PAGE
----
From Kevin Funk…
We as a family have been very busy lately. For the Funk’s, this is our busiest time of year. I wish I could say this is not the norm but I’m not so sure anymore with so many activities to choose from. I don’t know how families with more than one child do it, but our daughter, Maddie, keeps us absolutely on our toes. With all this busyness, during this past week we had to deal with a family emergency. We ended up missing the first service sermon this past Sunday because of this. As creatures of habit, it just feels totally weird when we aren’t sitting front and center in the Crosspoint building eager to hear from God. If we ever do miss the sermon, we always try to listen to the podcast. It’s a lifesaver when preparing for community group.
Kristi and I agreed that we were going to get caught up with the message on Monday and then prep for group on Tuesday. The message really struck a chord with me and has a lot to do with who I am today.
While Dave talked about our identity throughout school, this flooded my mind with memories. High school was truly a defining time in my life. I grew up in the village of Roanoke and really enjoyed the small town life. I could ride my 3-wheeler all around town without being hunted down by the police. The farthest walk to a friends house was about 5 blocks.
I grew up with an older brother and an older sister. My bro was around four years older than I was so when I arrived as a freshman in high school, he had graduated and everybody already knew who I was. I was Frankie’s little brother. My brother’s name is Kourtney so don’t ask me how Frankie came about. So entering school that year, I felt about as popular as a freshman could feel. I was on top of the world for about a year until one day I let sin completely destroy my credibility.
My identity was in my brother as I entered high school. Everyone thought they knew me because of my brothers popularity. I ate it up. Every day during study hall I was allowed to go to the computer room and mess around on Windows 95. (If your under 30, Google it). Being Kourtney’s younger brother, I had a bunch more privileges with some teachers that most did not. One day while I was on the computer I installed a game and tried to play it. That was rule number one and I tried to circumvent it. That event, that sin, was the mark of a long destructive trail of sin that will still try to haunt me even to this day.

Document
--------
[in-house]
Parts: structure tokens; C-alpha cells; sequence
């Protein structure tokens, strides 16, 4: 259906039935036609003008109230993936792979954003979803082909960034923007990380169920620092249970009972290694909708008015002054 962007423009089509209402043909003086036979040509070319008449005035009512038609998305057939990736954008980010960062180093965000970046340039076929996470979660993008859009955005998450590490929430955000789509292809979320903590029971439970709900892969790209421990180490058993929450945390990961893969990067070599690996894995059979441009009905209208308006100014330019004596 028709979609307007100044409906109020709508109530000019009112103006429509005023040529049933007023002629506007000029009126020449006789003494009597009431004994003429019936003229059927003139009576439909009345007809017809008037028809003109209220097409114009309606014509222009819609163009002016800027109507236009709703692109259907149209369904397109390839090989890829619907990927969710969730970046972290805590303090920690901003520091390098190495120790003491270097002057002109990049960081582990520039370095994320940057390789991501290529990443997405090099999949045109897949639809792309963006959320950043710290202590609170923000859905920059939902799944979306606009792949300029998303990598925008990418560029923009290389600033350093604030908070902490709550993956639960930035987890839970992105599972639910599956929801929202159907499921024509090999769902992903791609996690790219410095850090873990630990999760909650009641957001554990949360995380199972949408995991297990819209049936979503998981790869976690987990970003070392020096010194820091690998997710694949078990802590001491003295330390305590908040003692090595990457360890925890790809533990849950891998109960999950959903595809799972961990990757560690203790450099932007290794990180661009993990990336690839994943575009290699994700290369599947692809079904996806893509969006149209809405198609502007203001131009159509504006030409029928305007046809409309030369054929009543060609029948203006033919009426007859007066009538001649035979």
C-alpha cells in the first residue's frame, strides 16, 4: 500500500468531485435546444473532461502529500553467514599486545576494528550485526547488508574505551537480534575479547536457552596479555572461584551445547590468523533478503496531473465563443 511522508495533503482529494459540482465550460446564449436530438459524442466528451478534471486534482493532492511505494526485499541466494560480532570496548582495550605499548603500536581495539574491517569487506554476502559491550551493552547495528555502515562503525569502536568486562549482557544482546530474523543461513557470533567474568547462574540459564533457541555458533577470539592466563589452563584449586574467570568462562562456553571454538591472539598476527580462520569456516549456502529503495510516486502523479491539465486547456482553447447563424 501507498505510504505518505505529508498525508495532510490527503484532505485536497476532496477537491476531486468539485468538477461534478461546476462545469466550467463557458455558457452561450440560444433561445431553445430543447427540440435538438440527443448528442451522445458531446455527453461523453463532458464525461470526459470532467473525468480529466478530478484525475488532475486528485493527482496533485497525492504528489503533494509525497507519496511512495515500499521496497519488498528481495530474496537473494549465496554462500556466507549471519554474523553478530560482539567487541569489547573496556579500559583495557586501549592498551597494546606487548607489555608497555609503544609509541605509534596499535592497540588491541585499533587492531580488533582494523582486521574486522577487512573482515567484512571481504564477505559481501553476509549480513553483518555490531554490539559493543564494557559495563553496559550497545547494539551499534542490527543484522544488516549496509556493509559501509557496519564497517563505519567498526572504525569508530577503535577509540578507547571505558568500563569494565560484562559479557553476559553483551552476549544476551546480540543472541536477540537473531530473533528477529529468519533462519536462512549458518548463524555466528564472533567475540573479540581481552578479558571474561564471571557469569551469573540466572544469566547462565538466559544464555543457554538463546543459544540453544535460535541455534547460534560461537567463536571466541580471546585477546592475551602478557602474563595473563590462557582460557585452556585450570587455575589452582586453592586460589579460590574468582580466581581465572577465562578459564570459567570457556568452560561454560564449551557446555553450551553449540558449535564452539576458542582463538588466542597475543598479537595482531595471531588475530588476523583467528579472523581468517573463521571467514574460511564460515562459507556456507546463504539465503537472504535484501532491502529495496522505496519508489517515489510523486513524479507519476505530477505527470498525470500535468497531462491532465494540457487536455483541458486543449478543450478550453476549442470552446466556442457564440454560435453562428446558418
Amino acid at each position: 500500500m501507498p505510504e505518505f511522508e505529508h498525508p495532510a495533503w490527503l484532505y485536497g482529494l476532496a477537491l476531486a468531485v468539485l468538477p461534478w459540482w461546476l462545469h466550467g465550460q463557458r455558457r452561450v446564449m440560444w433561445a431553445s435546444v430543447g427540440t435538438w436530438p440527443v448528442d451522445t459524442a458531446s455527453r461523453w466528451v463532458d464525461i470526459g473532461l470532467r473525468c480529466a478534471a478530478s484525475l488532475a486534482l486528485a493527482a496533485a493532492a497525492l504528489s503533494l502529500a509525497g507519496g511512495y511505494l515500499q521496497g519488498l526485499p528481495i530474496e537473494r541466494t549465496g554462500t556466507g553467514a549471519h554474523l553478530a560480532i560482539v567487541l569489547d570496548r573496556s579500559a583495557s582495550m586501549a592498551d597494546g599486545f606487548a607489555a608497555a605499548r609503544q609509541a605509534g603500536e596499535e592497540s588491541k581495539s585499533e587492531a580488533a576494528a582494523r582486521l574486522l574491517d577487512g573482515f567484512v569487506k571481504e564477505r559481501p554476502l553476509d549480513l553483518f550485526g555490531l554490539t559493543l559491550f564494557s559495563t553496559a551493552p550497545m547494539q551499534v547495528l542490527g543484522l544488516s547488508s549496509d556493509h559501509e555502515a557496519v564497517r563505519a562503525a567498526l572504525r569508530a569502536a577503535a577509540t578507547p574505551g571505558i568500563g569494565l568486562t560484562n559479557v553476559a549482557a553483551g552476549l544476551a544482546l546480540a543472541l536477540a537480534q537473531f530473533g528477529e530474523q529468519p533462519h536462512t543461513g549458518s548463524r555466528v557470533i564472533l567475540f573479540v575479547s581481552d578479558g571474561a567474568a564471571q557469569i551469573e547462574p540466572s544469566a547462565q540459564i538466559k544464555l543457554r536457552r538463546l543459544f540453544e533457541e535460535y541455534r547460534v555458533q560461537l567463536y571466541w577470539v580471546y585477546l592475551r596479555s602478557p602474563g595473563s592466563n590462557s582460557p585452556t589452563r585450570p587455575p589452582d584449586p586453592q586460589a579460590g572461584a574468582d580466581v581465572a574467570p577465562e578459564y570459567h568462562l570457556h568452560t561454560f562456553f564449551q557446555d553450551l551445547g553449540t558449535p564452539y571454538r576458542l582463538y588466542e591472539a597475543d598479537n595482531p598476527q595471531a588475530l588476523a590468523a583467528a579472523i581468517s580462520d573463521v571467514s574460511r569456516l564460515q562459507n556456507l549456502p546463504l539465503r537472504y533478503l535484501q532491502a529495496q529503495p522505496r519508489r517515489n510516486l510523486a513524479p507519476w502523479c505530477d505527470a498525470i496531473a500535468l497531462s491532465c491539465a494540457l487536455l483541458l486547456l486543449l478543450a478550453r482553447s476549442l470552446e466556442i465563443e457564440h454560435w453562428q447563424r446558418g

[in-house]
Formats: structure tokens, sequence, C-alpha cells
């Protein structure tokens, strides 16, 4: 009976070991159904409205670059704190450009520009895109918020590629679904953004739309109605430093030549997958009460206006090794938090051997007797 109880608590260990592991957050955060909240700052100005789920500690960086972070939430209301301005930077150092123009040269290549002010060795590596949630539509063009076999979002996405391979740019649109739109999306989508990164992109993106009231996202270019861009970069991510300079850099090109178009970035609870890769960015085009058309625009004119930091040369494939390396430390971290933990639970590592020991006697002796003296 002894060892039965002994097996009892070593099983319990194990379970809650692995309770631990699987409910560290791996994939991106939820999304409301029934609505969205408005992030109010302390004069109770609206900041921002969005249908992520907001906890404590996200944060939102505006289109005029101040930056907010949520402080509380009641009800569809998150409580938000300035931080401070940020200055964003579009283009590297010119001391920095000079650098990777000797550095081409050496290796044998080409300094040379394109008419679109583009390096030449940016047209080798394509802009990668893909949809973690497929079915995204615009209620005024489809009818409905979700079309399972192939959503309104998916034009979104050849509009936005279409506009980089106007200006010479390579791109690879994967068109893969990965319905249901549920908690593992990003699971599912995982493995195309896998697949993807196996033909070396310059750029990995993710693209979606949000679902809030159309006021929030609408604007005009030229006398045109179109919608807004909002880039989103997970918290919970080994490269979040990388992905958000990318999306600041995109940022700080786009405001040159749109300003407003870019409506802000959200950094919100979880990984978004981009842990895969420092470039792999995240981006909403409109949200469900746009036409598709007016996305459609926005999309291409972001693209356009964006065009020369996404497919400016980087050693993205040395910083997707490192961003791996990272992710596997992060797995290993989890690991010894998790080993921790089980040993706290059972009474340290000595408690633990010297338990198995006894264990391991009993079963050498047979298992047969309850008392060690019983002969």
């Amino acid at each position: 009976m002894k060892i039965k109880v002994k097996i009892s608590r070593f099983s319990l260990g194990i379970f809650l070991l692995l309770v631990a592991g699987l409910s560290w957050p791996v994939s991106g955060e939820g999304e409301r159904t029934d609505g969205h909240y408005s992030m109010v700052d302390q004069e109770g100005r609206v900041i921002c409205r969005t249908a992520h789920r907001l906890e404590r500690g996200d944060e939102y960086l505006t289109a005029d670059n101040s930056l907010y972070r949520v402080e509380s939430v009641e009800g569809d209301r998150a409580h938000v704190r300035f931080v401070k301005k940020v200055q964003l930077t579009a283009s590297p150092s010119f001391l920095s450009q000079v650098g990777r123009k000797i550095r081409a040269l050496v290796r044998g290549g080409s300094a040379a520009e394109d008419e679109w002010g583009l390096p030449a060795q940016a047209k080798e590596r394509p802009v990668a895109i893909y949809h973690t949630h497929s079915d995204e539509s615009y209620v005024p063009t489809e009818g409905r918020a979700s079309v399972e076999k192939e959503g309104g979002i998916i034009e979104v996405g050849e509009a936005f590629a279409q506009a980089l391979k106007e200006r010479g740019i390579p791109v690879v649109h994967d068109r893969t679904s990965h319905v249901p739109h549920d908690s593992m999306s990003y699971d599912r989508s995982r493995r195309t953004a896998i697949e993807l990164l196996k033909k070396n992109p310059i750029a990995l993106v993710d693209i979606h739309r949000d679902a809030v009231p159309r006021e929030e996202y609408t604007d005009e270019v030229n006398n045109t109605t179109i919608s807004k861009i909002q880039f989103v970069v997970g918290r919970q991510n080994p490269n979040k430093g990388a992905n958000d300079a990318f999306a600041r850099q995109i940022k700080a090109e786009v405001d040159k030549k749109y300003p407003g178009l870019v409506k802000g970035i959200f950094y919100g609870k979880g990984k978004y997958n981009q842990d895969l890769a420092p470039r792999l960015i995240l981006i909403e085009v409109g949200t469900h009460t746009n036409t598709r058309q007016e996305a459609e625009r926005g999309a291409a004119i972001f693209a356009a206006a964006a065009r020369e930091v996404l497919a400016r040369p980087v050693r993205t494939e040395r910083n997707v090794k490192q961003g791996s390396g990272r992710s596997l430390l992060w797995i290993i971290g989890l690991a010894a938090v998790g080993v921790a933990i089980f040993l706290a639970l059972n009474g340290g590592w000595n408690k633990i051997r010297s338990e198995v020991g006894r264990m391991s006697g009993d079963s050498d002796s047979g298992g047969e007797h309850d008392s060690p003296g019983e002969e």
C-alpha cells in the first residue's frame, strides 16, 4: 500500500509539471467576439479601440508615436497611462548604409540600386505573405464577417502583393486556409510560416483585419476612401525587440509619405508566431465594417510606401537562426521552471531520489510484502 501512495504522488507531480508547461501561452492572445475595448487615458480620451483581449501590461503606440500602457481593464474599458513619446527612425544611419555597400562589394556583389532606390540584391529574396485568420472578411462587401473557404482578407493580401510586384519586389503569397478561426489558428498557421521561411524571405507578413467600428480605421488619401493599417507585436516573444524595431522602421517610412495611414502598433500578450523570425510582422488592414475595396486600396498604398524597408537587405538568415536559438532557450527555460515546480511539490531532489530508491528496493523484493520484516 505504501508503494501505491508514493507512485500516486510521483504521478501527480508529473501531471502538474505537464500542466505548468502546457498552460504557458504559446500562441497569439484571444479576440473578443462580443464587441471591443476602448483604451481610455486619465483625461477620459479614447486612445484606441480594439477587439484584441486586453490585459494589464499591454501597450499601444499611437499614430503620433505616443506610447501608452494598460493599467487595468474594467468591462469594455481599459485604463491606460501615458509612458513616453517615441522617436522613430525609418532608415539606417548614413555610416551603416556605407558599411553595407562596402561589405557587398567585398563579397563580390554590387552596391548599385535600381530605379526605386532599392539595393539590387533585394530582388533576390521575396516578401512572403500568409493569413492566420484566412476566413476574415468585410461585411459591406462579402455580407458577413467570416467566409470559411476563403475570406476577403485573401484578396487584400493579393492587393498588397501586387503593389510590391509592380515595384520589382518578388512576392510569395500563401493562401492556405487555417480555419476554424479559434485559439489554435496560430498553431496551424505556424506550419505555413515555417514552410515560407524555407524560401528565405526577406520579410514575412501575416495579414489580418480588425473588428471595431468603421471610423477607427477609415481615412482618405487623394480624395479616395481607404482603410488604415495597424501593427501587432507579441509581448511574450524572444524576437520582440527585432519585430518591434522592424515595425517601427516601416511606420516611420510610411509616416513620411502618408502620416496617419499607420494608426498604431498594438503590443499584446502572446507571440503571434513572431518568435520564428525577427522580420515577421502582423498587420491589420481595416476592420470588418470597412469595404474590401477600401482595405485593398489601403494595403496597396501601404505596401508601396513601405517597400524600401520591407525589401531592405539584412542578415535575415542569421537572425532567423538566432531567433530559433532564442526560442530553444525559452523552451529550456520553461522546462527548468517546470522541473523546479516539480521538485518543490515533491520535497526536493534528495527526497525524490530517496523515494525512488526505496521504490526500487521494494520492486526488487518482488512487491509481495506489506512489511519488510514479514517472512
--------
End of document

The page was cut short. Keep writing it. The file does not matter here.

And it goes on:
My teacher yelled and told me to get back to normal study hall and to never come back. From then on, the older students treated me different, the teachers treated me different, and I had a new identity. I felt alone and defeated with no one to turn to. My brother had graduated and my parents were divorced with stress involved all the time with that. I now have an identity crisis! During my popular time I considered myself a prep. That’s how I saw myself. After my fallout I tried to join the hick crowd. Yes I bought boots, flannel shirt, and even went to the homecoming dance in a cowboy hat. The hicks quickly saw right through me and rejected my attempt at the cowboy thing. My identity was quickly morphing from one thing to the next. The final crowd I landed into were the burnouts across the street. I felt at home with them because they didn’t give a care about what I looked like or what I acted like. They just didn’t care much about anything….or at least that’s what they wanted to portray. As I finished up high school, looking back, my identity was constantly grounded into a group or clique.
I kept changing my identity due to what I thought people thought of me or viewed me as. You can’t let compliments go to your head. You can’t let criticisms go to your heart. The degree to which you do either of these things is the degree to which you will be ruled by what other people think of you. And oh boy, I know from experience how dangerous it is to build the stability of my identity in anything other than the name of Jesus Christ.
1 Peter 2:10 “Once you had no identity as a people; now you are God’s people. Once you received no mercy; now you have received God’s mercy.”
Once I had no identity even though I thought I did. Earthly identities are but a vapor in the wind. What defines you? What gives you identity? When people think of you, what’s the first thing that pops into their head? A fanatic of a sports team. Certain high end materials. A skilled or hard worker. Or is it maybe a good dad or mom. Or a really nice person. Or how about someone who is sold out for Jesus?
See my struggle was in what others saw me to be but now that I am in Christ, all that other stuff just fades away. Not that I’m perfectly immune to what others might think or say about me, but having my identity grounded in Christ gives me the strength to overcome any internal struggles I may run into.
We are called to rise above the chatter of this world and place our identity in the up shifting grace of God.